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Judging Sinners - A Scheme of the Enemy

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"Judge not, that you be not judged. - Matthew 7: 1 (ESV)

Do not judge by appearances, but judge with right judgment." - John 7: 24 (ESV)

These are the end times beloved. The clock ticking to eternity is nearing midnight. There is only one thing that matters between now and the tolling of that bell. It is not revival. It is not standing up for Christian values in an amoral society. It is winning souls to the cross of Jesus Christ. It is preaching the Gospel. All of it. It is about witnessing to the lost about the Savior we serve. The Savior they need. The devil is always prowling about though. Always seeking whom he may destroy. Always trying to make us ineffectual in our walk and in our responsibilities to the kingdom. One tactic he employs very successfully in these end days is to convince Christians to loathe the very sinner we ought to bring the Gospel to. In recent months we had the stories of the baker in Oregon and the Florist in Washington who felt so offended in their faith that a sinner would ask them to bake a cake or sell them flowers that they refused. They always say that the person in question offends their Christian beliefs. Just wondering how that would have worked out for them if Jesus had applied the same standard to them.

Do we understand that today? Jesus does not ask that we stop sinning before He saves us. He does not wait for Christian perfection before embracing us. The Bible says that while we were still sinners He died in our place. Yet we think that baking a cake is simply too much to ask until the person repents from their evil sinful ways. Seriously? If Jesus applied that same standard to us then no one would be saved. No one. With this as the backdrop I present the latest in a series of articles that simply misses the point:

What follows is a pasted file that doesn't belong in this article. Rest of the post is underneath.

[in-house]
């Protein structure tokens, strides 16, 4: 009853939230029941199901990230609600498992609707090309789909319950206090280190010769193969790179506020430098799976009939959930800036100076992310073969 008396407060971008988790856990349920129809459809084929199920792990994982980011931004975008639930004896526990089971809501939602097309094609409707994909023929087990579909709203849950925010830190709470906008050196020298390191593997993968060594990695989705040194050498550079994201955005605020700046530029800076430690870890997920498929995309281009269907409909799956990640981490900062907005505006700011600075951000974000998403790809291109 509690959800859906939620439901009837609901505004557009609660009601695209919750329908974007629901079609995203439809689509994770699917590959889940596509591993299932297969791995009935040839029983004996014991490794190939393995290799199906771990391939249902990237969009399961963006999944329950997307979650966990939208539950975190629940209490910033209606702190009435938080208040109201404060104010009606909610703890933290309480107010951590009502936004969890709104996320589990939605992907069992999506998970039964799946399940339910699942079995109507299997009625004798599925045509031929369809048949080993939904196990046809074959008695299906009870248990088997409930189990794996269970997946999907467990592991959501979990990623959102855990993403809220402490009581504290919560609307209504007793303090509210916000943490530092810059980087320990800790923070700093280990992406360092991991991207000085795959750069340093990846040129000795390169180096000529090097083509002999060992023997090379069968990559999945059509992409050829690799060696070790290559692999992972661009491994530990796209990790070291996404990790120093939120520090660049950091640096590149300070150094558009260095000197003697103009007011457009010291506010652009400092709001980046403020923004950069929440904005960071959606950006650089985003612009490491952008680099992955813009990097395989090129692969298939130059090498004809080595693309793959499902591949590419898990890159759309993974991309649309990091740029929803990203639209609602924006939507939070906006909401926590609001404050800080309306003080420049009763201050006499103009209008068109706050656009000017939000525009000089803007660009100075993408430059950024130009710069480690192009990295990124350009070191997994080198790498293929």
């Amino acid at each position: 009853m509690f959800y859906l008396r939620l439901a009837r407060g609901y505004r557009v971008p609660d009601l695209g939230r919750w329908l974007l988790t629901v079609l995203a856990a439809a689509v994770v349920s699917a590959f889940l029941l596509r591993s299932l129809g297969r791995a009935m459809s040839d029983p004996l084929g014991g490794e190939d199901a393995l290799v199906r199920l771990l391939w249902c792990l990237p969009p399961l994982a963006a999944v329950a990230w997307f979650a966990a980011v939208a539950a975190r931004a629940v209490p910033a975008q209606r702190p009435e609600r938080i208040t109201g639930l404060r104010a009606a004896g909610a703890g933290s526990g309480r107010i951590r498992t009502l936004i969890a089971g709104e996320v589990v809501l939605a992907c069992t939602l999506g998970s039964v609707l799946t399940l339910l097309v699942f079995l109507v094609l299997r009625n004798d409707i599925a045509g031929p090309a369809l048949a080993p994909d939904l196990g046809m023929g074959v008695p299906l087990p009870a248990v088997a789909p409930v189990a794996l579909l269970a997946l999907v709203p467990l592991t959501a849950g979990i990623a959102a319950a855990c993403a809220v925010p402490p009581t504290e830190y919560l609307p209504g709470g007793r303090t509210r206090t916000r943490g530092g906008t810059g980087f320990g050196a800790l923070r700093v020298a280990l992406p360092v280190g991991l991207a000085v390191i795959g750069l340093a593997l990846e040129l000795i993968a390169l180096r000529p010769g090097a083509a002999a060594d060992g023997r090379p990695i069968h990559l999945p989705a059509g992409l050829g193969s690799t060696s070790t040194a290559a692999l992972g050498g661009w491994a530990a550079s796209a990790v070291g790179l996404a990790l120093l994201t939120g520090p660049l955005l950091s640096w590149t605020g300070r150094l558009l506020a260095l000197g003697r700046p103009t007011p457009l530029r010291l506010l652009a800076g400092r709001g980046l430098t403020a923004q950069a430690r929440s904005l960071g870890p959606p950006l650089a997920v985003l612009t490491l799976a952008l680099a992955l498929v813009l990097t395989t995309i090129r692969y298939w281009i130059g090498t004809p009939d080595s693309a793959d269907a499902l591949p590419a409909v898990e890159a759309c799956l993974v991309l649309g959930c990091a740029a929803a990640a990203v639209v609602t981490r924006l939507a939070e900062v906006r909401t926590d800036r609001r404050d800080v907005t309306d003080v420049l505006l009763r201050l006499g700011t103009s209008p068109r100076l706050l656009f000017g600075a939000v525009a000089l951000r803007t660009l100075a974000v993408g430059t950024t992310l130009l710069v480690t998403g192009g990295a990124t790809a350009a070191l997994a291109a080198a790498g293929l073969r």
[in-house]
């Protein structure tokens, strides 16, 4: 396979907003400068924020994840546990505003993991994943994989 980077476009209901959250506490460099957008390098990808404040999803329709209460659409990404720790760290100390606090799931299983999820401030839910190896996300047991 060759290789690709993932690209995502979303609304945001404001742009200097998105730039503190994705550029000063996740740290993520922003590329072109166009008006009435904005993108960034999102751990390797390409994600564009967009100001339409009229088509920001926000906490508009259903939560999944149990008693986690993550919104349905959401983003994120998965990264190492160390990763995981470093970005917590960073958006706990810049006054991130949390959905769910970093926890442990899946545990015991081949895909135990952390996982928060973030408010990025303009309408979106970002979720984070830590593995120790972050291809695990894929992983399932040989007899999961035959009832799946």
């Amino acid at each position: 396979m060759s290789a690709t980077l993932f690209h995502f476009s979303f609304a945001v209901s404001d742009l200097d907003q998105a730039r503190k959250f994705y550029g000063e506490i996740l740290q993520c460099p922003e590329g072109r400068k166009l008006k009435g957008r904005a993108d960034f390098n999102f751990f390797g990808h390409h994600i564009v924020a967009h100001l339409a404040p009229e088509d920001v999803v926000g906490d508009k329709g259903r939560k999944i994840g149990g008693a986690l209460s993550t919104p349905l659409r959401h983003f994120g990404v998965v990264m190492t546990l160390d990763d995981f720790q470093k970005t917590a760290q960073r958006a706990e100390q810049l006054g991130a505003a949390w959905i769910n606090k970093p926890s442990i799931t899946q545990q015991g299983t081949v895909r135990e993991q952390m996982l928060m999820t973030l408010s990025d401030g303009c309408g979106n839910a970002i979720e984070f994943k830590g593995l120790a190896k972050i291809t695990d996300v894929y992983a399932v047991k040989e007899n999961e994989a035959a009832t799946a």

I am not attacking Pastor Idleman. I am hopeful that this was written with the best of intentions. It just misses the mark and does so wildly. He starts with presenting two scriptures, which are the key verses today. I am going to start here since this is the premise he builds off. When it comes to Matthew, Idleman claims:

"Judging within the context of Matthew 7:1 refers to the type of judgment that a judge would render in a court of law, such as in Romans 14:4, "Who are you to judge another's servant?" A judge hears the evidence and pronounces a judgment. We are in no position to do this--we don't have all the facts. God tells us to leave justice to Him because He is the judge."

Not exactly. I am unsure where he comes to this conclusion about this verse referring to judgment in a court of law. I cannot find a commentary that agrees. Gill's Exposition of the Entire Bible actually claims it is NOT like the judgment one would receive in court. The remainder of the context here reveals what Jesus is actually teaching: